October 12, 2016
A United States military strategy based primarily on an ability to deploy troops anywhere it feels necessary will face heightened costs and risks in critical regions by 2025, owing to other nations' improved abilities to deny the U.S. access, according to a new study by the RAND Corporation.
Anti-access and area denial are the two biggest threats to the United States' ability to project its military forces. Anti-access is the ability of a nation to keep the armed forces of another from entering its territory. Area denial tends to prevent an entity from operating in an area of tactical distance.
Because of the increased availability and declining costs of militarily important technologies such as computers, networking and global positioning, potential adversaries are developing and fielding long-range sensing, targeting and precision strike capabilities, according to the report.
“Since the end of the Cold War, the United States has been able to use military force wherever and whenever it chose to do so, but as anti-access and area denial systems become more sophisticated, they are going to affect the ability of U.S. military forces to place troops into a specific country or region,” said Terrence K. Kelly, lead author of the study and a senior operations researcher at RAND, a nonprofit research organization.
The RAND study examines the motivations, technology and economics behind the adoption of anti-access and area denial capabilities. It considers why anti-access and area denial is so hard and costly to counter and whether the erosion of U.S. force projection capabilities is unavoidable. It also looks at how such countries as China, Russia and Iran might deploy these capabilities.
The report recommends the U.S. military adopt a strategy based on improving its anti-access and area denial capabilities to increase the costs and risks for would-be regional aggressors, in cooperation with willing allies and partners. This strategy would require allies and partners to be more involved in their own defense against capable nations. Force projection would remain important, but would no longer enjoy the central place it currently holds in U.S. military policy.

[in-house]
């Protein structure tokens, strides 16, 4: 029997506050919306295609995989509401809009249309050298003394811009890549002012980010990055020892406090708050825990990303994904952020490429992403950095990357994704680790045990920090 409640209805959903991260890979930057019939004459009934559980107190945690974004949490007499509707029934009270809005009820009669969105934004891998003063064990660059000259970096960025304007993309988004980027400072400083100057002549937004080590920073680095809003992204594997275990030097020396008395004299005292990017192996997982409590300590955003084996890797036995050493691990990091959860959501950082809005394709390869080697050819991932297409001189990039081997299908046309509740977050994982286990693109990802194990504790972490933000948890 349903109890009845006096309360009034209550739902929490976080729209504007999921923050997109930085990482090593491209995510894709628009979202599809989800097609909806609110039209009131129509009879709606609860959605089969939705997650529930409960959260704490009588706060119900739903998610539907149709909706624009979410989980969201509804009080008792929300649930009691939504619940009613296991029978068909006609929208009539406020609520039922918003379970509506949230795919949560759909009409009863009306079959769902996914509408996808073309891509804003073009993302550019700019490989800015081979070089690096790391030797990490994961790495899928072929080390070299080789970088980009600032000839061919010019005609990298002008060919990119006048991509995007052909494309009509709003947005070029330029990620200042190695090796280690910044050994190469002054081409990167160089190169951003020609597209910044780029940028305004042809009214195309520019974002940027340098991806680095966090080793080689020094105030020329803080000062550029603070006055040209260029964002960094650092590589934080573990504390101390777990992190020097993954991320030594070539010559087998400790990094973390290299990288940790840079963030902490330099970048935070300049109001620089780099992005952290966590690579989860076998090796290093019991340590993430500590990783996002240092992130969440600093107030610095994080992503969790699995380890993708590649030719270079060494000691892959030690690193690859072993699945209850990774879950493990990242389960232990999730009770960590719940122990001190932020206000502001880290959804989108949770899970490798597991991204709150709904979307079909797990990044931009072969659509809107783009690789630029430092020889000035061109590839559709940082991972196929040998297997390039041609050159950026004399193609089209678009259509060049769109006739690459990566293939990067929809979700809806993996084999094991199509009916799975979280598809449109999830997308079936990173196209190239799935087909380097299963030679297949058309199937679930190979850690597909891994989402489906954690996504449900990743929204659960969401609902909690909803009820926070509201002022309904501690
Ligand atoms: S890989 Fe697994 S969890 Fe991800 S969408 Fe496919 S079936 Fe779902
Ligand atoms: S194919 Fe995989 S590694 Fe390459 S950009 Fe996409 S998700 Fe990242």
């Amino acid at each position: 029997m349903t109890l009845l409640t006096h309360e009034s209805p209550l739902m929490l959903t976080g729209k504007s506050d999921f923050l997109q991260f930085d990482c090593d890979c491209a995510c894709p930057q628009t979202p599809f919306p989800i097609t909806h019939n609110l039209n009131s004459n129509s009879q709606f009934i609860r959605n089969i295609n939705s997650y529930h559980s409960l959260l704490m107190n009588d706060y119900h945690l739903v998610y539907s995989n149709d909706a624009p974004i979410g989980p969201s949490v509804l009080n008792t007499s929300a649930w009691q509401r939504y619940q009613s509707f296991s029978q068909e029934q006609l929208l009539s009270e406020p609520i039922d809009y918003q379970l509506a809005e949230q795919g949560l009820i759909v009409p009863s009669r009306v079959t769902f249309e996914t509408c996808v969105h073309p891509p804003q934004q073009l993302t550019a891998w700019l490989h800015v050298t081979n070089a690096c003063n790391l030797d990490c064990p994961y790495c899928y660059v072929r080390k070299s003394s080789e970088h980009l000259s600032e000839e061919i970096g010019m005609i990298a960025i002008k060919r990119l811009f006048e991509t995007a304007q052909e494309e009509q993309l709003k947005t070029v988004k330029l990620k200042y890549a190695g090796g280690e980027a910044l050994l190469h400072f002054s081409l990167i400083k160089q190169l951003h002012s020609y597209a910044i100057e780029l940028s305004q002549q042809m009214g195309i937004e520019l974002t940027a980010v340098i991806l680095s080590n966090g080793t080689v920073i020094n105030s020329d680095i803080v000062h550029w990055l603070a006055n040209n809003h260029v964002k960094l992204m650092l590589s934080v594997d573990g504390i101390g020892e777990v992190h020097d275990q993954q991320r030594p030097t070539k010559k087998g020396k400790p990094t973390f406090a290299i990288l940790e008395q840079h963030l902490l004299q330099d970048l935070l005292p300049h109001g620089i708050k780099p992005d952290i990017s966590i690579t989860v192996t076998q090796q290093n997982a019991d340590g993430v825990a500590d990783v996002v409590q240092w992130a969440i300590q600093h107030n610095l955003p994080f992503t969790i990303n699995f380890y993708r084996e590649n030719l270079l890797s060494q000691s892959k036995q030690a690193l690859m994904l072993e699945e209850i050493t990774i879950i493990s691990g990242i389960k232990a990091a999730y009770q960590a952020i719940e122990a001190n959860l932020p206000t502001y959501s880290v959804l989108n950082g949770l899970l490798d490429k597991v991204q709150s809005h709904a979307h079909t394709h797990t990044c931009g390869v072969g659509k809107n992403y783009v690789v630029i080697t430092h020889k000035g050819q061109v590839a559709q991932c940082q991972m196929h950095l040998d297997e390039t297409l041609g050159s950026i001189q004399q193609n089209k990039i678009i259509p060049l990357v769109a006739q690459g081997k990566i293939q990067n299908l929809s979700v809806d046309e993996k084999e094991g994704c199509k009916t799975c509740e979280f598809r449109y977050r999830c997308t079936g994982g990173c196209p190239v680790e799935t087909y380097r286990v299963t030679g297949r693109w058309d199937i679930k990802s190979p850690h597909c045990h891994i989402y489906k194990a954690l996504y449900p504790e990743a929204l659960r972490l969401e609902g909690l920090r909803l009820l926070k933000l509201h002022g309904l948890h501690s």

In conjunction with a revised approach to using force, the U.S. military also should use “power to coerce” capabilities to deter regional intimidation and low-grade aggression by imposing economic and political costs on those who threaten the U.S. and allied interests.
The study, “Smarter Power, Stronger Partners, Volume I: Exploiting U.S. Advantages to Prevent Aggression,” can be found at www.rand.org. Other authors include David C. Gompert and Duncan Long.
Research for the study was sponsored by the U.S. Army Office of the Deputy Chief of Staff, G-8, Army Quadrennial Defense Review Office and conducted within the RAND Arroyo Center's Strategy and Resources Program. RAND Arroyo Center, part of the RAND Corporation, is a federally funded research and development center sponsored by the U.S. Army.